optical fiber means for feeding laser light from a laser to said emitting means,
an ultrasound transducer for intra-arterial imaging of tissue structures like the atheroma, the vessel wall and surrounding tissue, by emitting a pulsed ultrasound beam towards said tissue structures and also arranged to receive backscattered ultrasound from said tissue structures, and
beam directing means arranged to direct the ultrasound beam towards said tissue structures and also arranged so that the laser beam can be brought into substantially any of the directions the ultrasound beam can assume for imaging, so that the laser beam can be steered towards a portion of the ultrasound image indicating a portion of an atheroma to hit said portion of the atheroma, so that the ultrasound image can be used to guide the laser ablation of the atheroma.
FIGS. 1a and b both schematically show the tip of a catheter according to the invention where the optical fiber tip penetrates the ultrasound transducer so that the ultrasound beam direction and the laser beam direction substantially coincide.
FIG. 2 schematically shows another embodiment of the tip of a catheter according to the invention where the ultrasound and laser beam directing means is composed of a mirror to reflect the ultrasound beam off at an angle, and a mirror and/or prism arrangement and/or bending of the fiber tip for refracting the laser beam so that the two beams coincide after this.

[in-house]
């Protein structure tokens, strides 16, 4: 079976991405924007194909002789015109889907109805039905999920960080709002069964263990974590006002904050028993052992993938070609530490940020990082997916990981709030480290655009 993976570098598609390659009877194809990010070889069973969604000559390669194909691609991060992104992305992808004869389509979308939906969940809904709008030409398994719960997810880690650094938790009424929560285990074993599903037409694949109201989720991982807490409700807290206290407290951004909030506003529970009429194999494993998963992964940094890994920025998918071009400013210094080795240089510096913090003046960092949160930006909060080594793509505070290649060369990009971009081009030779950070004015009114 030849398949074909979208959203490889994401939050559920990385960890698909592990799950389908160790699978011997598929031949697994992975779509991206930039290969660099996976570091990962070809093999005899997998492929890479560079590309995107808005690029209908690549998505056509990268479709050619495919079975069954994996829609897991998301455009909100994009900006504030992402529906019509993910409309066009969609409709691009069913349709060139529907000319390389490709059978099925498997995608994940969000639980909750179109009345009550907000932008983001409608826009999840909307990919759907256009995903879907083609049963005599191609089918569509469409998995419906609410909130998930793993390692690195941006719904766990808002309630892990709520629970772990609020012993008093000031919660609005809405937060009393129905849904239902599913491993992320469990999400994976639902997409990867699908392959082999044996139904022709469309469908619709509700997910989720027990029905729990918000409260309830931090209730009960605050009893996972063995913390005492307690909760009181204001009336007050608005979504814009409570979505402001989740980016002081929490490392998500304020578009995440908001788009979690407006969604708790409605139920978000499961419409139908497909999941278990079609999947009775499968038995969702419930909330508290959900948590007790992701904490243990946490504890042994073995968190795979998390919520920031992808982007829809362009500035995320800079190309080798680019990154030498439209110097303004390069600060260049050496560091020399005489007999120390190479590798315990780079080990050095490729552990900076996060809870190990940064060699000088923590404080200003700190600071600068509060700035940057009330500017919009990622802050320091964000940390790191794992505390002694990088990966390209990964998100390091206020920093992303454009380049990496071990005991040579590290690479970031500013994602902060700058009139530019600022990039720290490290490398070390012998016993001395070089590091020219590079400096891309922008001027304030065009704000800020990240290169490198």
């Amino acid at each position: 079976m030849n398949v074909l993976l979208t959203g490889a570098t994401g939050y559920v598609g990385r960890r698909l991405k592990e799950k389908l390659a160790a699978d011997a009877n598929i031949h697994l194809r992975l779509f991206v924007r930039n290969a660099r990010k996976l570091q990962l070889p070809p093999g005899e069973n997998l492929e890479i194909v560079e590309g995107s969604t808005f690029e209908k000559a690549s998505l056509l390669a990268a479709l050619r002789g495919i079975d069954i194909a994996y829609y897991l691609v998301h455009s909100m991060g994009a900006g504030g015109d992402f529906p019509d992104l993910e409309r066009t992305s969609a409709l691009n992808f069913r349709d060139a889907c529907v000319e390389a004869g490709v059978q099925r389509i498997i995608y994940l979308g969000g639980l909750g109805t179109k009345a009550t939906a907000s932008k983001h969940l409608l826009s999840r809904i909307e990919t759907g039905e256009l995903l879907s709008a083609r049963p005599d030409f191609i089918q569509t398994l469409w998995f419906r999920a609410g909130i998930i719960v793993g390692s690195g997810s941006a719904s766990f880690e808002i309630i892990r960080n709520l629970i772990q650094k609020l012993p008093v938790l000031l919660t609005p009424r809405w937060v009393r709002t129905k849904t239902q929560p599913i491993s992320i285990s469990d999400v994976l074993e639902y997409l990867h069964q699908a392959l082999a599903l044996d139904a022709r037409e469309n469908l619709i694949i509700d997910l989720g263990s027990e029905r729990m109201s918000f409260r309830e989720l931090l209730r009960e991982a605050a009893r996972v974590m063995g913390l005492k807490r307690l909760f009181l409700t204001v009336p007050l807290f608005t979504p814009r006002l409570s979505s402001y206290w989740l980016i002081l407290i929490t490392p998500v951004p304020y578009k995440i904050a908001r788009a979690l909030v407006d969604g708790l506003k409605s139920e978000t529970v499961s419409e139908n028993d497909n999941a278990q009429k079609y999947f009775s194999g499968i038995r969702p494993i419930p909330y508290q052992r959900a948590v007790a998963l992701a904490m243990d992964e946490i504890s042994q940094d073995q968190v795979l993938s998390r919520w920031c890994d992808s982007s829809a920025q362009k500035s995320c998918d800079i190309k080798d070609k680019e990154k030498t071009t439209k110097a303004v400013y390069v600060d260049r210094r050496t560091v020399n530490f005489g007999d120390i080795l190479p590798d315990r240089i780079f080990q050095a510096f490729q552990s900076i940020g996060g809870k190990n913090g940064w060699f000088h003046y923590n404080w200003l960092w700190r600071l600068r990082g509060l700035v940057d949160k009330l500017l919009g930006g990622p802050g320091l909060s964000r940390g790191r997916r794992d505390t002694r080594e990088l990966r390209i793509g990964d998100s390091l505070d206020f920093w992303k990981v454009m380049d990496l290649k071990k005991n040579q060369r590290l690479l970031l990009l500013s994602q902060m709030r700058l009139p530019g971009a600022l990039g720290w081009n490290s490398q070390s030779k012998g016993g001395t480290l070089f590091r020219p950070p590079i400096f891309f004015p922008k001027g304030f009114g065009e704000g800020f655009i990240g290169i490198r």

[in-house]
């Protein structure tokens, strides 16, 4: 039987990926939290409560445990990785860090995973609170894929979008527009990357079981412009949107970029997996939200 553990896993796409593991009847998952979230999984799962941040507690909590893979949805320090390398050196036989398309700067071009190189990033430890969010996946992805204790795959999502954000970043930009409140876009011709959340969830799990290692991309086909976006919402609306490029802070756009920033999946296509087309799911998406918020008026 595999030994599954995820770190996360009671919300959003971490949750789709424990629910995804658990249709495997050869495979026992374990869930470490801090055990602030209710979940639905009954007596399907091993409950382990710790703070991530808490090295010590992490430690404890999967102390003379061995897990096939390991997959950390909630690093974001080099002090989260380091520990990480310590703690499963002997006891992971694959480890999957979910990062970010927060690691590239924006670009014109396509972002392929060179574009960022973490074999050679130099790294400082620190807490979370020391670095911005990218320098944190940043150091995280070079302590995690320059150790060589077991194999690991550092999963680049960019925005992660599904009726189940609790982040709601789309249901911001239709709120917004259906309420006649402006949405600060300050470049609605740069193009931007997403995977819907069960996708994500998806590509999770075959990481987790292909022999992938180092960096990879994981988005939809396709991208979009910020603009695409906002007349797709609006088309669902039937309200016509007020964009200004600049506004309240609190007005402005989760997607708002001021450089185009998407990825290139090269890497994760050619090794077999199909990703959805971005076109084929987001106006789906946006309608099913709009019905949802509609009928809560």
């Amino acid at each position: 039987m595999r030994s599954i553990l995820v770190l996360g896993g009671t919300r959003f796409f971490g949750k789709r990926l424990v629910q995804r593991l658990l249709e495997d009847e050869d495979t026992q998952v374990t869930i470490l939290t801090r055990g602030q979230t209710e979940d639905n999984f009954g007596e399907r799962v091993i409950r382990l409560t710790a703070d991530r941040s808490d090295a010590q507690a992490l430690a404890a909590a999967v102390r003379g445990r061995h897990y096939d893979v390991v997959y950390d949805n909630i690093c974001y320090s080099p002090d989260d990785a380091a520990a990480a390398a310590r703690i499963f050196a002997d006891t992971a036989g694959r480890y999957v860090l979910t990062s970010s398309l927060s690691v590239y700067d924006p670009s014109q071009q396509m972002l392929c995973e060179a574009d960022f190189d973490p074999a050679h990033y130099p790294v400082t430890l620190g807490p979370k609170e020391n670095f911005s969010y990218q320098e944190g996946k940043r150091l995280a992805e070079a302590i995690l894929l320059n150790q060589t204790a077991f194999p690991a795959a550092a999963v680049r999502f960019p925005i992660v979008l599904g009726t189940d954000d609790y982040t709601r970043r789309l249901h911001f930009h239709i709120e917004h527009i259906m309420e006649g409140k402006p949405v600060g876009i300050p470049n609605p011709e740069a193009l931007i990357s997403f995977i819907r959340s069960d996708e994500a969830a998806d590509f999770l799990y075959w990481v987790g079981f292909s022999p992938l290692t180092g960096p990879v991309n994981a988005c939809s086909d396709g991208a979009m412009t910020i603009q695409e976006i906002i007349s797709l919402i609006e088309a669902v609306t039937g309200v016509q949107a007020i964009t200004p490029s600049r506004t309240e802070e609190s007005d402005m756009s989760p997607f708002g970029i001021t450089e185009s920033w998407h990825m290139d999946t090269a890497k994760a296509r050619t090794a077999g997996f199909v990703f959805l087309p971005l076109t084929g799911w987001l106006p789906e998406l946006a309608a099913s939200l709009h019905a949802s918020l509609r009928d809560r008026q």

FIG. 3 schematically shows the tip of still another catheter according to the invention, where the ultrasound and laser beam directing means is composed of a mirror to reflect the ultrasound beam off at an angle and reflection of the laser beam in the opposite direction with the same arrangement so that a defined interrelation between the two beam directions is obtained.
FIG. 4 shows a complete block diagram of a combined ultrasound imaging and laser light delivery system.
FIG. 5 shows an A-mode display of the atheroma and arterial wall from the reflections of an ultrasonic pulse.
FIG. 6 shows a M-mode display of the atheroma and the arterial wall from the reflections of an ultrasonic pulse.
FIG. 7 shows a 2-dimensional cross sectional ultrasound image of a vessel with atheroma obtained by rotating the beam directing means of the catheter tip in FIGS. 2 and 3.
FIG. 8 indicates how a 3-dimensional display of the vessel and the atheroma can be obtained from 2-dimensional cross sections at defined positions longitudinally along the axis of an artery.
FIG. 9 shows an example of a system for rotating the beam directing assembly manually or by a motor, together with a lens for coupling of the laser light into the optical fiber. A longitudinal position sensor for measuring longitudinal changes in the position of the catheter tip for 3-dimensional imaging of the vessel and the atheroma is also indicated.
FIGS. 1, 2, and 3 are schematic schetches of basic ideas of the invention, namely how a pulsed ultrasound beam can be used to obtain information of how to steer laser irradition for ablation of the atheroma. The drawings are schematic, illustrating basic principles, and in practical implementations different variations can be used such as sending the beams forward in a cone instead of at right angles. The arrangement will be suitably mounted in a fully or partially closed catheter with transluminant windows for the ultrasound and laser beams, so that any part of the tissue is kept away from contact with the moving parts of the beam directing system. For simplicity the cover of the catheter is not shown since it is not part of the essentials of the invention.